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Poor communication over potential dispatch split

Last week, Boyle County magistrates were given draft copies of an interlocal agreement with Lincoln and Garrard counties that would lead to Boyle County 911 calls being handled by the Bluegrass 911 dispatch center in Garrard County, instead of the Danville 911 center.

Danville officials, meanwhile, are moving forward with their own plans by recently approving a budget amendment pulling funds out of reserve to pay for large-scale 911 center upgrades here. The transfer is needed, according to the city, because Boyle County is unwilling to hand over 911-earmarked funds that were planned to be spent on the upgrades.

The city and county both continue to take steps away from each other based on differing interpretations and opinions on numerous issues. Such a big disagreement will never be resolved — especially not in a way that keeps us safe with permanent, quality 911 service — until both sides are willing to put their egos aside and agree on a common set of facts.

Danville argues that Boyle County shouldn’t be receiving state 911 funds from cell-phone taxes; Boyle County believes it’s entirely appropriate. Danville says Boyle’s $700,000 reserve of 911-earmarked funds must be spent on the Danville dispatch center; Boyle County again seems to disagree (though notably not as vocally).

Boyle County says it owns the license that allows the Danville 911 center to operate and it has the right to merge that license with Bluegrass 911 in Garrard County, theoretically leaving Danville in the cold, in need of a new license; Danville says the opposite — that it owns and operates the 911 center and so Boyle cannot mess with the license.

Boyle says switching to Bluegrass 911 would save a lot of money; Danville questions the price quoted and says the proposed splitting of cost equally between three unequally-sized counties would be unconstitutional.

Boyle County says quality dispatch services can be provided from Garrard County for all the most distant reaches of Boyle County, as well as the urban core of Danville — if the city will come along on the merger; Danville says its emergency responders and citizens would be negatively impacted by having an urban area serviced by a rural call center.

Anywhere you look in this matter, there’s something the city and county disagree on. But it’s not that they’re having lengthy debates and still can’t reach a resolution; it’s that they each have their own perspective and are unwilling to even consider the other’s.

Before either side goes any further down the roads they are on, they ought to come back to the fork in the road and hash out the facts. Who owns the dispatch center license? Who gets to use the $700,000? Can the cost-savings be guaranteed? Is an even split of the costs constitutional? These are all huge questions and there are no authoritative answers on any of them.

These questions need to be answered before any decisions are made, not after. If, after we have the facts in hand, a split-up of 911 services is proven to be the best option for everyone, that’s fine.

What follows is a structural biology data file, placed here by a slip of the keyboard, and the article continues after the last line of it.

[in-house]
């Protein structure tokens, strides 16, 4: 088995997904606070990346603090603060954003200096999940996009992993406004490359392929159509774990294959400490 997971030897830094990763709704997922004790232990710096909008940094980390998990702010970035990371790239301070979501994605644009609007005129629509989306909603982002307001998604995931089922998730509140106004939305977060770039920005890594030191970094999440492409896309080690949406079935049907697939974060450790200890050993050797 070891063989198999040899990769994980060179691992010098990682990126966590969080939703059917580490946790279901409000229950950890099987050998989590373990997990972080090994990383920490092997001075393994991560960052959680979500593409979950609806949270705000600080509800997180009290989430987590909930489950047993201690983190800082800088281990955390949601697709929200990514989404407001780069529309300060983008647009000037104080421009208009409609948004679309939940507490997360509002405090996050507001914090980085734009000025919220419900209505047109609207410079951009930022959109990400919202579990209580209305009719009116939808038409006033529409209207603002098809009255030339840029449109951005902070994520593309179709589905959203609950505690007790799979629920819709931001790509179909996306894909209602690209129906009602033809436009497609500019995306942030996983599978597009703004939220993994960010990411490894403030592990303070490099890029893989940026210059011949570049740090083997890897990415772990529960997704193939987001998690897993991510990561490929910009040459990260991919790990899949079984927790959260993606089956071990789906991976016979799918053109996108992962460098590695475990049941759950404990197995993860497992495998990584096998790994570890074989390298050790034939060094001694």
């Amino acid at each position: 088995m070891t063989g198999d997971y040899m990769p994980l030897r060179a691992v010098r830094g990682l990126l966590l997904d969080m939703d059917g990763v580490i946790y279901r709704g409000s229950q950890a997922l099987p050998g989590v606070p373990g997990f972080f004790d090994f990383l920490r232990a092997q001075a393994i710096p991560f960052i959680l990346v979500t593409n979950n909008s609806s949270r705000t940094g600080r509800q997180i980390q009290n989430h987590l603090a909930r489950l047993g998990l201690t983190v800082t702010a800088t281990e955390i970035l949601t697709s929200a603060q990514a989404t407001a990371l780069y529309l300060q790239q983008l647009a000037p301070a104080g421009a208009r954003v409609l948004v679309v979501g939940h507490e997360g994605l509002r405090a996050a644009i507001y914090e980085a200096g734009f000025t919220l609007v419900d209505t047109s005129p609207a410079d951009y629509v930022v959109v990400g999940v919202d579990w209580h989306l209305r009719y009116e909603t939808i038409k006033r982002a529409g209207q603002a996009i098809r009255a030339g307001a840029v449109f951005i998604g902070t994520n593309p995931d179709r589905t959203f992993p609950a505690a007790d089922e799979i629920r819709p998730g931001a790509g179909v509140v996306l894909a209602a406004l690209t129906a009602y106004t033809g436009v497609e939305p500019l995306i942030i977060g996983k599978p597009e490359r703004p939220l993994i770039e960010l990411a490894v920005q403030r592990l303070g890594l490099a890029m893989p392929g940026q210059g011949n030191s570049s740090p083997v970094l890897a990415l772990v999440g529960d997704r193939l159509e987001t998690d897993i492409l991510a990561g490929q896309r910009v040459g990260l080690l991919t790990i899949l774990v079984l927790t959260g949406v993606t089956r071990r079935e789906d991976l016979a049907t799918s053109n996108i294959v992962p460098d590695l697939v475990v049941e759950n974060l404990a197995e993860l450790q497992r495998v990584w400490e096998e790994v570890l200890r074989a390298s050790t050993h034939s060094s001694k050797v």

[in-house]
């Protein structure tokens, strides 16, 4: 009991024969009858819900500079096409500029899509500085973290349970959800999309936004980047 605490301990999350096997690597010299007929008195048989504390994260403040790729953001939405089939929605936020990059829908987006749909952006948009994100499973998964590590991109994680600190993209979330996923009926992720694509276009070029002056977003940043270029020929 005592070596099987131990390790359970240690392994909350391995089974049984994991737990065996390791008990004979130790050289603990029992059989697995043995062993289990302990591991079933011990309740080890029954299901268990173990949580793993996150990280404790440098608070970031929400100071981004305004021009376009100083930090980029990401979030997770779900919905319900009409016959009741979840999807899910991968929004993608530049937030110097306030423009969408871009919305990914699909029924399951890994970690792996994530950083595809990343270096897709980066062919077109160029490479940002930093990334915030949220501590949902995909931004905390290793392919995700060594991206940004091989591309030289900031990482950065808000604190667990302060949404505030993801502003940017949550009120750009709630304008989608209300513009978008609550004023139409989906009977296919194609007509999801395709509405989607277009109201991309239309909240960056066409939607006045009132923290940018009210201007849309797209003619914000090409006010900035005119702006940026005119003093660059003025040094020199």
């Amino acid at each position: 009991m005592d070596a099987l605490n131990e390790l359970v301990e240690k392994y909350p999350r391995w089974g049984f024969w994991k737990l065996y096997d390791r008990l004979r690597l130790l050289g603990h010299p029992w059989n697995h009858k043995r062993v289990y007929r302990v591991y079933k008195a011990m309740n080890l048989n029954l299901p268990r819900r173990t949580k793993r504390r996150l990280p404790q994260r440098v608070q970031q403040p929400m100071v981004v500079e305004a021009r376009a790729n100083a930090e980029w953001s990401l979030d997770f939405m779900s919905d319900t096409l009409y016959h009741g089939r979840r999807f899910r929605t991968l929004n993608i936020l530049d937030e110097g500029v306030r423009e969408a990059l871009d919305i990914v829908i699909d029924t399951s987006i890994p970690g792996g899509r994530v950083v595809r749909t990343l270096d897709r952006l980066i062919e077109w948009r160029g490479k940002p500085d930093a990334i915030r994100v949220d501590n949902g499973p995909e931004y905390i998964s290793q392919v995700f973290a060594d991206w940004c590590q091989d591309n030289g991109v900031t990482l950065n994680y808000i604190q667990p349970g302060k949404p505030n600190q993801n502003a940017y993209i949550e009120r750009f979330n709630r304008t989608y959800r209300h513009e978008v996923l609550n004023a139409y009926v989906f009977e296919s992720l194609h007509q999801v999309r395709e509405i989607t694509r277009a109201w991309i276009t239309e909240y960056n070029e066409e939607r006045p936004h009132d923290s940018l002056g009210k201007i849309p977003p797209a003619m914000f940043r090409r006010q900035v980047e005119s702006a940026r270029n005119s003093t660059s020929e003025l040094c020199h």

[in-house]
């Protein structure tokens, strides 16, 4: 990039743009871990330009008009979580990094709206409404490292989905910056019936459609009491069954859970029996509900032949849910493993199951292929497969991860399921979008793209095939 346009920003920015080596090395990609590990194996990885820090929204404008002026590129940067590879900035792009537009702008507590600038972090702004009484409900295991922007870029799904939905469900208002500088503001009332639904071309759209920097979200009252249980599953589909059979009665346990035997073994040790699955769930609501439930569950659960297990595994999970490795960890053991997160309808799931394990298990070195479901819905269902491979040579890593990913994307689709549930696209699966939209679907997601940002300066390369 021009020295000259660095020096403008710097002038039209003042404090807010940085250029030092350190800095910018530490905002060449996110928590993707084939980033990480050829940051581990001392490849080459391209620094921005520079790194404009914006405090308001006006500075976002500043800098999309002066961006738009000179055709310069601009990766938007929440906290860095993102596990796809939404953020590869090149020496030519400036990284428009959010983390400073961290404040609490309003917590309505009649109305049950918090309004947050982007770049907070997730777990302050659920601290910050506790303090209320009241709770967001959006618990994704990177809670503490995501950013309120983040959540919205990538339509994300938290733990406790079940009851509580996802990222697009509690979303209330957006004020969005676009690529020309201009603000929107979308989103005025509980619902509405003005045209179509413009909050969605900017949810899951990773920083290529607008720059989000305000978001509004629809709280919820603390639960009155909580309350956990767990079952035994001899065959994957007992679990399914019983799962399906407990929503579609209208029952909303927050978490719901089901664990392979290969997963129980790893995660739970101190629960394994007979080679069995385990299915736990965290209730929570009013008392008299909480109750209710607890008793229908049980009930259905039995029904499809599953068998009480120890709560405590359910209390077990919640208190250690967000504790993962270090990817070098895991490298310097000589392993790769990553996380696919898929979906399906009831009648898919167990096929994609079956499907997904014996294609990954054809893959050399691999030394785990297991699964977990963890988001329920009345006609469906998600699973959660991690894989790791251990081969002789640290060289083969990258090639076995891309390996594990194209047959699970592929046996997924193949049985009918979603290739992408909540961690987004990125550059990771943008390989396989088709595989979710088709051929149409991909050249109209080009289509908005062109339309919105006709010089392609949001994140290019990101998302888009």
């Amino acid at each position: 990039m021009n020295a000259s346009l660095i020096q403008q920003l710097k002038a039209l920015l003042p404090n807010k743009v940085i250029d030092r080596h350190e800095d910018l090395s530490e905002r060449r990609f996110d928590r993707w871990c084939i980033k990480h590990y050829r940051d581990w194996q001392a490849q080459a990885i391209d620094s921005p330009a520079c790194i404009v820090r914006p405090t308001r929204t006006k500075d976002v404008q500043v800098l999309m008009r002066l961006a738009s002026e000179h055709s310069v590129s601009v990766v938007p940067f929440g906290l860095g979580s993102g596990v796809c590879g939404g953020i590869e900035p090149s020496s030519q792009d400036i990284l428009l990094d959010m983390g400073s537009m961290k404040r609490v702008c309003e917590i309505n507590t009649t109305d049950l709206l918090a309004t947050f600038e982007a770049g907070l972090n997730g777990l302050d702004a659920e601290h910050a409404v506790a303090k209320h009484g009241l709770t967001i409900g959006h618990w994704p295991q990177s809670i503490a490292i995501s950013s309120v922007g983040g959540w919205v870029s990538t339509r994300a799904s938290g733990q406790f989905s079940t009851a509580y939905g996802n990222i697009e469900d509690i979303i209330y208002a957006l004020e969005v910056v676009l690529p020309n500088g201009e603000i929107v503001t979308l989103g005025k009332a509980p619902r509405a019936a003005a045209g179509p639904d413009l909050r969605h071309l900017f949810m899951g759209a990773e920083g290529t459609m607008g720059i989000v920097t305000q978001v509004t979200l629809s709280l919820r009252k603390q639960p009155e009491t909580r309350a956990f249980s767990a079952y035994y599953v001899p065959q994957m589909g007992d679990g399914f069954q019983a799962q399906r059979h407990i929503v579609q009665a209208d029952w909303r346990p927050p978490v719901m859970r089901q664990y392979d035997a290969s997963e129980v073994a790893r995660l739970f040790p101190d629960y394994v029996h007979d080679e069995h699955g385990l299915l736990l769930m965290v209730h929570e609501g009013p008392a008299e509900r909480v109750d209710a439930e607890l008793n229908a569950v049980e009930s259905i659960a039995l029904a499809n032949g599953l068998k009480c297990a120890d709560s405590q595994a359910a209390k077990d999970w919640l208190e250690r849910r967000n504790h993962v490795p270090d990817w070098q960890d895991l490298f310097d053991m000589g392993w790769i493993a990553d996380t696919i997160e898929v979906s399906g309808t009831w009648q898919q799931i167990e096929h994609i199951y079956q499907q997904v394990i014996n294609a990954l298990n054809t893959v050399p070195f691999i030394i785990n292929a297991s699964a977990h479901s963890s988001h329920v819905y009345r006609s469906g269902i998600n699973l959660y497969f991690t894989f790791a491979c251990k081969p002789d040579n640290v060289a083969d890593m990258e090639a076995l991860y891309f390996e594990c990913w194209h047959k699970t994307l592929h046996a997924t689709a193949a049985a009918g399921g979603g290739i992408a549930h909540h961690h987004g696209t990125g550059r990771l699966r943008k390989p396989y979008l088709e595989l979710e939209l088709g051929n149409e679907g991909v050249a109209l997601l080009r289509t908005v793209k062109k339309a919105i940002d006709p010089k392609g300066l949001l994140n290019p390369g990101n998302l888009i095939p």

But if our elected officials can’t or won’t resolve the facts before making a decision, they’re putting us all at risk.

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Weisiger water wall missing the mark

We’re not buying the argument from some Danville officials that the recently added water wall feature in Weisiger Park is there more for sound than appearance.

Local resident Ernie Moore complained to city commissioners last week that the water wall feature, one of the most heralded and anticipated features of the newly renovated park, couldn’t really be seen.

“I don’t know what we accomplished other than spending a lot of money to get that. And I don’t know if there is any way that that can be enhanced so that somebody can see it,” Moore said. “But right now, it’s worthless in my view.”

Moore’s complaint was rebuffed by City Engineer Earl Coffey and City Commissioner Denise Terry, who argued the falling water created a nice white noise for people in the park.

Coffey said the wall wasn’t designed to be “an elaborate visual” and that the sound from water wall is “a big piece of the enjoyment.”

“It sounds nice when you’re in the park, and I think that’s mostly the purpose of it,” Terry said.

But those arguments don’t mesh with explanations of what the water wall would be back when the city commission was planning the park renovations.

In February 2016, when the design for the water wall was approved, Charlie Schneider with architecture firm Brandstetter Carroll told city commissioners the water wall would be like “a waterfall” with “a little bit of sound and a lot of visual effects.”

Fellow Brandstetter Carroll employee Mark Hormon said the water wall would be “transformational” and would “make this a really happening place downtown.”

But despite coverage of the installation and unveiling of the water wall in The Advocate-Messenger, the water feature has hardly garnered much attention from the public. Many still don’t realize it’s there.

At this point, it’s fairly obvious that the water wall has missed the mark set for it at the beginning. Pretending that it’s always been about the sound feels like a bait-and-switch; taxpayers don’t like it when you move the goalposts.

Like Moore, we’re not sure what can be done to turn the lackluster falls into a truly eye-catching feature of the park. But we agree with Commissioner J.H. Atkins’ position that what we have now is not what we thought we were getting.

“It’s not what I voted for,” Atkins said. “… I voted for it because I wanted to see it as well as hear it. I’m still waiting for that to happen, and I don’t know if it’s ever going to happen.”